A journey by foot along Te Araroa, the 3000km trail along the length of New Zealand, to raise awareness of and funds for MS.
The 3000km (1860 mile) route stretches from Cape Reinga in the North of New Zealand to Bluff in the South.
I am tramping the trail, starting in November 2015 and finishing in March/April 2016.
I hope to raise awareness of the great work done by the Multiple Sclerosis Society and raise funds for both them and the New Zealand Multiple Sclerosis Research Trust, whose aim is to stimulate, co-ordinate and support specific New Zealand-based research into the cause, prevention, treatment, alleviation and cure of MS
I will be carrying my own tent and supplies but, apart from donations direct to these charities, I would very much appreciate any other help that people could offer, such as food, accommodation, equipment or company on the trail.
My brother Ian was diagnosed with MS.
Think about all the places that you been to, how many sunrises and sunsets that you have seen, how many hands you have held, how many plans for the future you have made in the last 15 years. Then stop and imagine that for these 15 years you were in a wheelchair or a bed, needing help with every movement of your body that you take for granted. Seeing your elderly parents visit you every week and taking your frustrations out on them. Then imagine seeing the indescribable look on your mother's face as she attends your funeral.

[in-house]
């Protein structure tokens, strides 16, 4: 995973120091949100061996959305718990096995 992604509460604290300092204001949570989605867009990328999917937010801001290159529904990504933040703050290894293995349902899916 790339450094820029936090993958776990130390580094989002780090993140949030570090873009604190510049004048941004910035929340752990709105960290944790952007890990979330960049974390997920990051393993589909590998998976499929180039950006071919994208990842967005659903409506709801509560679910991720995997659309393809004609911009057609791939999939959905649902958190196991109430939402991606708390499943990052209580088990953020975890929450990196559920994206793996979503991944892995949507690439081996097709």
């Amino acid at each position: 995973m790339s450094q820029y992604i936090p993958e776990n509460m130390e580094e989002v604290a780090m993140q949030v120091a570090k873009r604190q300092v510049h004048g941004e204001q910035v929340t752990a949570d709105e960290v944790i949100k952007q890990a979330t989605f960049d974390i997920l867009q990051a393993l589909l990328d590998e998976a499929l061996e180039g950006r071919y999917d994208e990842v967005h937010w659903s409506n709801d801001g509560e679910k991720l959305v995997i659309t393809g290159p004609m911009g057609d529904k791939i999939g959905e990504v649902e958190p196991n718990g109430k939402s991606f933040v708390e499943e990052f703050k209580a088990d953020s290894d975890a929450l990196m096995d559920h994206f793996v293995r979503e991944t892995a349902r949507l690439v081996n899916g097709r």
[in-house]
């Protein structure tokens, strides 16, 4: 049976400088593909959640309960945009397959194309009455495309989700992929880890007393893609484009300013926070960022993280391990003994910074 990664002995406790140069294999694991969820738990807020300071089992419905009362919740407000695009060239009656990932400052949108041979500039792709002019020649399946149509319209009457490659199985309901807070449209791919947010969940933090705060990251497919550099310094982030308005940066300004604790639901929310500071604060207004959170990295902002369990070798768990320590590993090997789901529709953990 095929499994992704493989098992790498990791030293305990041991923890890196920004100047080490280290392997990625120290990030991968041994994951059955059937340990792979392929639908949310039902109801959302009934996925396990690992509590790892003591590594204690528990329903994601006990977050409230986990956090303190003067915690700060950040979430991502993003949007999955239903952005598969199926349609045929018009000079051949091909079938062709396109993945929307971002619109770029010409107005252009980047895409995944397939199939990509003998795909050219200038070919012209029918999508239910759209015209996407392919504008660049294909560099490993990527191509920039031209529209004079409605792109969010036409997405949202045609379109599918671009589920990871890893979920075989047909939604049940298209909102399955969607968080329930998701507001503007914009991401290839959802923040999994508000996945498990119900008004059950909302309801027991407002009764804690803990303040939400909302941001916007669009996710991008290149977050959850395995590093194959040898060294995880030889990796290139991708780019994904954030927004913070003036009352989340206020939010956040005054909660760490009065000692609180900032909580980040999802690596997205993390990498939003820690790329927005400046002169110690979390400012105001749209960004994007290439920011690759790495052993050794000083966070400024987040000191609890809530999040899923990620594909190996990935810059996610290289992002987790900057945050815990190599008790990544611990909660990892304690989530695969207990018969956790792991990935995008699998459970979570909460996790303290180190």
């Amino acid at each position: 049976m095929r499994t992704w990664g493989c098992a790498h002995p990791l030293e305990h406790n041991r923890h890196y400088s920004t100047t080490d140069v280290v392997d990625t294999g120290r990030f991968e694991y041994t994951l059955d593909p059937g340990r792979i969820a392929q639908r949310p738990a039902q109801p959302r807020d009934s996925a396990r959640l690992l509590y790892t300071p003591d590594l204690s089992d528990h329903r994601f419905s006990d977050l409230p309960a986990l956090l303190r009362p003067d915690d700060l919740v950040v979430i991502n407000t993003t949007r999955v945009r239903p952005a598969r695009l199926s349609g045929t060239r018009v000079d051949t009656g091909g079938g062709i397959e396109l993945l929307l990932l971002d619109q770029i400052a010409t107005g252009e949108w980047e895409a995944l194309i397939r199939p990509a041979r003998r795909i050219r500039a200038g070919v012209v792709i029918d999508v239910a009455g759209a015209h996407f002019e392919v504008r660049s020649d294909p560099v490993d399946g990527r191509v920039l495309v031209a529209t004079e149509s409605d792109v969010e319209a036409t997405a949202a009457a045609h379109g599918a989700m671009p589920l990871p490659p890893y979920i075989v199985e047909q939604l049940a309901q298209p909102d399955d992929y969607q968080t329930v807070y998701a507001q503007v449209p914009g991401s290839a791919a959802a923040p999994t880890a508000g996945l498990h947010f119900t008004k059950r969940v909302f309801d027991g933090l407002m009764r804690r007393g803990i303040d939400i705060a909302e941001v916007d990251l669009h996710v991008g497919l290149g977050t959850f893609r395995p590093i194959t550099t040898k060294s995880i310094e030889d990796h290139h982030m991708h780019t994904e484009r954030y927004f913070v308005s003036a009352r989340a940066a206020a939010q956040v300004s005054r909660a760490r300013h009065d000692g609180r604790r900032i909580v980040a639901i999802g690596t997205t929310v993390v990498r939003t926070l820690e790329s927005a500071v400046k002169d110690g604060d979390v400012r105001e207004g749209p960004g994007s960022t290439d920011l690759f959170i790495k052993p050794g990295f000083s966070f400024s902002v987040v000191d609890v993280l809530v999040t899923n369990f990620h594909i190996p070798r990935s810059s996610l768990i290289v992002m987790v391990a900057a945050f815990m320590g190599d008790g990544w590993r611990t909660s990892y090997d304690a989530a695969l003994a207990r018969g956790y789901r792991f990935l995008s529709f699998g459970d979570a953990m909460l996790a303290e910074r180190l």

When he died just before his 50th birthday, Ian was bloated from steroids and could only move his head. Prior to MS he was a keen sailor, loved fast cars and worked in Russia before the revolution. It would be fair to say that Ian knew a lot about Russian vodka and even more about very tall, very beautiful Russian women. He organised for some children from Chernobyl to visit the UK and to enjoy some fun after their terrible disaster.
Ian and I were both adopted, yet shared many characteristics, such as a mutual loathing of tramping. This was unfortunate because as a family we spent most weekends doing just that.
Ian and I were good mates - he called me Ratchet, and I still miss him today.
That is why I am doing this trip.
Thank you Mrs O!